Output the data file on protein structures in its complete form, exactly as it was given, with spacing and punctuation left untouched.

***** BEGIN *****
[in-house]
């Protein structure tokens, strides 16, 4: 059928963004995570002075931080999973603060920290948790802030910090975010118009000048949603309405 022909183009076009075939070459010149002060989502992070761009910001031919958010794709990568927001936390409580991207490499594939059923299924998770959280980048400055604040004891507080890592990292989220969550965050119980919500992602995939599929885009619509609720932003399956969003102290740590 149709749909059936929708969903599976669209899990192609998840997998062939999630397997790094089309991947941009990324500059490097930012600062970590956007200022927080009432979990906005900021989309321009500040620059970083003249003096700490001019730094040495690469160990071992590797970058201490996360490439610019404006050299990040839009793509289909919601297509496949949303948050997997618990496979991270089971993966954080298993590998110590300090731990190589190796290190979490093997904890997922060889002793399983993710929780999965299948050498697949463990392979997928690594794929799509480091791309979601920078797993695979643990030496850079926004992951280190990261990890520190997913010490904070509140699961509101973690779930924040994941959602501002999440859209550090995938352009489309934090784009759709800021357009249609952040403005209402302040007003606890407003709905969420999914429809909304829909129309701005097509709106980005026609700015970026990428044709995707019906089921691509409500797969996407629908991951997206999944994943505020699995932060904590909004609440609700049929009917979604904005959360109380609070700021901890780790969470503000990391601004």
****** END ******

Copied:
[in-house]
């Protein structure tokens, strides 16, 4: 059928963004995570002075931080999973603060920290948790802030910090975010118009000048949603309405 022909183009076009075939070459010149002060989502992070761009910001031919958010794709990568927001936390409580991207490499594939059923299924998770959280980048400055604040004891507080890592990292989220969550965050119980919500992602995939599929885009619509609720932003399956969003102290740590 149709749909059936929708969903599976669209899990192609998840997998062939999630397997790094089309991947941009990324500059490097930012600062970590956007200022927080009432979990906005900021989309321009500040620059970083003249003096700490001019730094040495690469160990071992590797970058201490996360490439610019404006050299990040839009793509289909919601297509496949949303948050997997618990496979991270089971993966954080298993590998110590300090731990190589190796290190979490093997904890997922060889002793399983993710929780999965299948050498697949463990392979997928690594794929799509480091791309979601920078797993695979643990030496850079926004992951280190990261990890520190997913010490904070509140699961509101973690779930924040994941959602501002999440859209550090995938352009489309934090784009759709800021357009249609952040403005209402302040007003606890407003709905969420999914429809909304829909129309701005097509709106980005026609700015970026990428044709995707019906089921691509409500797969996407629908991951997206999944994943505020699995932060904590909004609440609700049929009917979604904005959360109380609070700021901890780790969470503000990391601004």